In a discussion about prioritization among product managers at C5, we were in consensus that a 2×2 is a powerful tool in many prioritization scenarios from assessing risks to the product or business to working out out the path forward when faced with competing priorities for a product.
As a visualization tool, a 2×2 gets the team on the same page to externalize relative risks or priorities and work through next steps. When things seem murky or like everyone isn’t giving the same weight to particular options, try out a 2×2.
It’s super simple. Just draw a an x- and y-axis, like you’re going to do some middle school math homework.
Using a 2×2 to assess risks is often needed at the start of a new project or if your team finds it difficult to move forward with the product plan you’ve been working towards because there seem to be too many risks. In either case, externalizing those risks will help the team better grapple with which risks to mitigate and how to proceed.
The axises that you’ll measure are Impact and Likelihood.
Then, anchor your 2×2 by providing a point of reference. My colleague, Janet Brunckhorst prefers “Zombie Apocalypse.” My apocalyptic scenario of choice is, “We realize we are living in a simulation.”
Whatever you choose, just place that risk in the most extreme high impact and lowest possible likelihood area of the 2×2.
Next, plot out the risks on the 2×2 grid to represent their relative likelihood and impact. It should look something like this:
This will help you discuss which risks to focus on and mitigate, and which to de-prioritize effort towards mitigation.
Using a 2×2 to work through the priorities of features your team could build works in a very similar way. Here, the x- and y-axis are measuring Effort and Impact.
After plotting out features, it might look something like this:
So what does this mean? How do we know what priority to slot these into? Identify the high impact, easy effort are of the grid, and segment off the area with a diagonal line. Draw the same angled line (see below) as you make segments moving towards the low impact, high effort segment.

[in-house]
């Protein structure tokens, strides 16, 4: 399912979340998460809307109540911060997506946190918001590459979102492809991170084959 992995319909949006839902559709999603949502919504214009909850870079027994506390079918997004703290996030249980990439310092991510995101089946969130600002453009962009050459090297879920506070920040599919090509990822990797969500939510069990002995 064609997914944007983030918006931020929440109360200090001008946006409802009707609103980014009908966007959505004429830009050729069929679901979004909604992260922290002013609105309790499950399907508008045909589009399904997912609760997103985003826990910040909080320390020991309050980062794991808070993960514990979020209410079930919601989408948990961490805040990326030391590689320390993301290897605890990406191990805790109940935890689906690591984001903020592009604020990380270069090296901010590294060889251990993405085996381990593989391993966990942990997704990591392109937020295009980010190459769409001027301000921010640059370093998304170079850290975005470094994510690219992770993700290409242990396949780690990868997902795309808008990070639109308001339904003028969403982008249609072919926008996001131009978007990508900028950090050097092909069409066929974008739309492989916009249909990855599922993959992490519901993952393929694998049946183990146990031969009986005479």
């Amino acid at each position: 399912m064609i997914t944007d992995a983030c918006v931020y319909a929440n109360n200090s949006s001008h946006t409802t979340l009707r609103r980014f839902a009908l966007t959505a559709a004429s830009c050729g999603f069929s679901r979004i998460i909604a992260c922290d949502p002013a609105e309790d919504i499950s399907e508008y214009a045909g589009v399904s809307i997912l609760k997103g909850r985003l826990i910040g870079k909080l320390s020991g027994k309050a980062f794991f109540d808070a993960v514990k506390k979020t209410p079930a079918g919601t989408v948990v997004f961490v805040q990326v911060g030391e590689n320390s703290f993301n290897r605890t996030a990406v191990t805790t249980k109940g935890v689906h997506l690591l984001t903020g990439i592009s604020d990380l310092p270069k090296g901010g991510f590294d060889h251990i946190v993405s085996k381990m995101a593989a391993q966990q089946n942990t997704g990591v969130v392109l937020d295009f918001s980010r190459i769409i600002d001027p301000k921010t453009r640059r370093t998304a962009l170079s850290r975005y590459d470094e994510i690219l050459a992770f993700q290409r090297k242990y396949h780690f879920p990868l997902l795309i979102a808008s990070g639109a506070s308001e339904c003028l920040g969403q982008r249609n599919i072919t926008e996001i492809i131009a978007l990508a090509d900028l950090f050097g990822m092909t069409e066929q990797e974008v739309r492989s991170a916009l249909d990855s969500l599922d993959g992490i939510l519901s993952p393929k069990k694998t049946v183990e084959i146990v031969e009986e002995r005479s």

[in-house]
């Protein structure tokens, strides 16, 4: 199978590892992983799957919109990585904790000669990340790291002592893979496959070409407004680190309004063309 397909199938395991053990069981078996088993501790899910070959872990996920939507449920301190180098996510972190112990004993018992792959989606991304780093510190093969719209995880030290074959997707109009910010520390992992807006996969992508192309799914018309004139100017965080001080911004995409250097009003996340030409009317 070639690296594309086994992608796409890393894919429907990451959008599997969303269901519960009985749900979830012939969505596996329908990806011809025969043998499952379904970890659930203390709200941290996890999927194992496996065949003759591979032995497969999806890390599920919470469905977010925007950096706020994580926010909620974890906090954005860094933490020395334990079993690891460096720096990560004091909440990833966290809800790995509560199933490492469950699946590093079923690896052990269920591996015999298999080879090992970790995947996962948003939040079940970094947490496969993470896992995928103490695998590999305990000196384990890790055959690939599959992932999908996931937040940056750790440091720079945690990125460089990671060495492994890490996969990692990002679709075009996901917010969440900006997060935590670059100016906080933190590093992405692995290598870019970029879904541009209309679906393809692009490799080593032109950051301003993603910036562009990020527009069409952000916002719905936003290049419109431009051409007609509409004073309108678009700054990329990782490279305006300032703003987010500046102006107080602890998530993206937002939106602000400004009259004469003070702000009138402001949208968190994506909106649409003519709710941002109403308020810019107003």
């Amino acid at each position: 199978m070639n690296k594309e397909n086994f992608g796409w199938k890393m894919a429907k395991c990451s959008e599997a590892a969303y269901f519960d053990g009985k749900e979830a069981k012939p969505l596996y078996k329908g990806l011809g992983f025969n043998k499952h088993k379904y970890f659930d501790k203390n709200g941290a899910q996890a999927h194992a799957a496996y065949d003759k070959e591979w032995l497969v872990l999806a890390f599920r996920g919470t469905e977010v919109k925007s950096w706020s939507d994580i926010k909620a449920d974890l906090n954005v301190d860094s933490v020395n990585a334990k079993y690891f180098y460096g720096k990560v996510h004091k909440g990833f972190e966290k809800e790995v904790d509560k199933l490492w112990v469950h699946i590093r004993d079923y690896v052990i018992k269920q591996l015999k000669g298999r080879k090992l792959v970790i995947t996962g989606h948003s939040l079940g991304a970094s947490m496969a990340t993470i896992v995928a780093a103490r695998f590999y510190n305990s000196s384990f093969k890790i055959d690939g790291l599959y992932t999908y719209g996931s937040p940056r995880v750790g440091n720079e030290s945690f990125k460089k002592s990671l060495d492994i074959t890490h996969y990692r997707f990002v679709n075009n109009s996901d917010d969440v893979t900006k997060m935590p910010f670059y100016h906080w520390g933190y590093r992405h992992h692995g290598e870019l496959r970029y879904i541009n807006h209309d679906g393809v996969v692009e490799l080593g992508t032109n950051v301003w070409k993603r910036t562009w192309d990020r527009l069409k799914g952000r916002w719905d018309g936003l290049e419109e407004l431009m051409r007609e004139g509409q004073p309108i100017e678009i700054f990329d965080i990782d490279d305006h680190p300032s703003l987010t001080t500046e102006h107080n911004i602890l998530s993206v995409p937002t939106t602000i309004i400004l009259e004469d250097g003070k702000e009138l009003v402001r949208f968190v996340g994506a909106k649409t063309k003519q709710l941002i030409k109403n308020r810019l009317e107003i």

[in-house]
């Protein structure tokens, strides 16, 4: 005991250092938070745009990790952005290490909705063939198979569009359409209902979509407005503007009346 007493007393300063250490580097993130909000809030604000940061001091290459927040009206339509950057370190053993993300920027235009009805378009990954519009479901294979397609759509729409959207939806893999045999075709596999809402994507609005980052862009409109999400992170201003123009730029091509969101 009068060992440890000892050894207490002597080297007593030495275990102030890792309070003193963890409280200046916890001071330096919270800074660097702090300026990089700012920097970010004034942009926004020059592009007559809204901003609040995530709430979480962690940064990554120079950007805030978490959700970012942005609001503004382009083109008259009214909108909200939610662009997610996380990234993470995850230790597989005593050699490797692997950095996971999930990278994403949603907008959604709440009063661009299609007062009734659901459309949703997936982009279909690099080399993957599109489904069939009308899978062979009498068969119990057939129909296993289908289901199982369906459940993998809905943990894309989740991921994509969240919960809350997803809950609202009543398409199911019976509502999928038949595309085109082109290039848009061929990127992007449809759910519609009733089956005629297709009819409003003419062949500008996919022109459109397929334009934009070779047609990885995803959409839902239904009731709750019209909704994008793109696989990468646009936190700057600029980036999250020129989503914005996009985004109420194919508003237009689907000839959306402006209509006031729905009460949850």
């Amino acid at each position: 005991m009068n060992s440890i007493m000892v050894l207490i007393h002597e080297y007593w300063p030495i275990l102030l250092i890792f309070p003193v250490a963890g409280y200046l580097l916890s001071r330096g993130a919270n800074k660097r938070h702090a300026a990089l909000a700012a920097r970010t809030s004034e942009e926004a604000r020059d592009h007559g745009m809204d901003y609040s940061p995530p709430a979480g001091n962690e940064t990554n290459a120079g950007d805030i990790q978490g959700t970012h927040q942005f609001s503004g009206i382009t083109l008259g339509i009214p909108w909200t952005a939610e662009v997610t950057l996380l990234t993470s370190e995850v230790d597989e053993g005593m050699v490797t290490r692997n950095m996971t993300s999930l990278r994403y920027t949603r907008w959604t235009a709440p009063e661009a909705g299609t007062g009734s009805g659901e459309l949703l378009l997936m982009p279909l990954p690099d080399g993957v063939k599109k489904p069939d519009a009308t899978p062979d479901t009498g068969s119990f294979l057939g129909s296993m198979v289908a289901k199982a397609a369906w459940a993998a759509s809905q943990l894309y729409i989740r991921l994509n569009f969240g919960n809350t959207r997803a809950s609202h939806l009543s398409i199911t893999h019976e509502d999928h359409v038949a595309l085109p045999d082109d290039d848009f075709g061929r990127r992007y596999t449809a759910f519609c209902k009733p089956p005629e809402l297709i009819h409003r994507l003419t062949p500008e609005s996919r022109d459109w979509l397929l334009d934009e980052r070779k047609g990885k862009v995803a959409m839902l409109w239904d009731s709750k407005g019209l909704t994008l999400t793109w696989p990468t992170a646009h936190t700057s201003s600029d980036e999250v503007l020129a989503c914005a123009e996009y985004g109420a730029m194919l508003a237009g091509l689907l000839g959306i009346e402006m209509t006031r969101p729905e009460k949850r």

This will allow you to measure the impact and effort to rank the priority of your features:
There can certainly be other reasons to adjust this priority, like getting started on a feature earlier that carries a higher risk due to an integration with at third party service or other unknowns in implementation, but this is good starting point.
Deciding what to test or research with users:
Anytime we are building a product, we are making decisions based on certain assumptions. Especially in the early stages of a product, say working towards launching the first public version of the product, there are so many assumptions we could test through interviews or prototype tests. With limited team size and time, how do you decide which assumptions should be tested first?
Keeping track of the assumptions going into your product as you go is a great practice. I like to keep them alongside a product roadmap so that we can manage priority in one place as we get new information and validate assumptions.
You can map these assumptions on a 2×2 grid in a similar fashion to feature prioritization above, but here we are looking at the level of Confidence the team has in the assumption and the Reach that the assumption had to our user base.
You can use that same angled line to segment the most important to the least important assumptions to vet. Low confidence in the assumption and high user reach will result in something that you should test, while a high confidence in the assumption and low user reach is something that you probably don’t need to validate right now.
Finding a path forward when there are competing priorities:
Another way to utilize a 2×2 is to figure out which features to build next when there are competing business goals. In the example below, we’ve labeled the x- and y-axises for two business goals. On one hand, we want to engage existing users, and on the other hand, we want to attract new users. We plot how many existing users and new users will be impacted by each feature, and then can discuss which features serve one or both goals and to what extent.
Apply the diagonal lines to segment off the area of the 2×2 that impacts both of the goals the most. This may not be the perfect priority for your features, and you may decide through this exercise and discussion that one of the business goals may hold more weight. Evaluating each feature by the two goals will help the team check the relative importance of the goal and get on the same page.
The 2×2 is such a simple, flexible tool. Deciding feature priorities, assessing risks, and reconciling competing business goals can all start here.
I’m interested to hear how others have used 2x2’s on their projects. Drop me a line or comment below and let me know how you’re using 2x2's.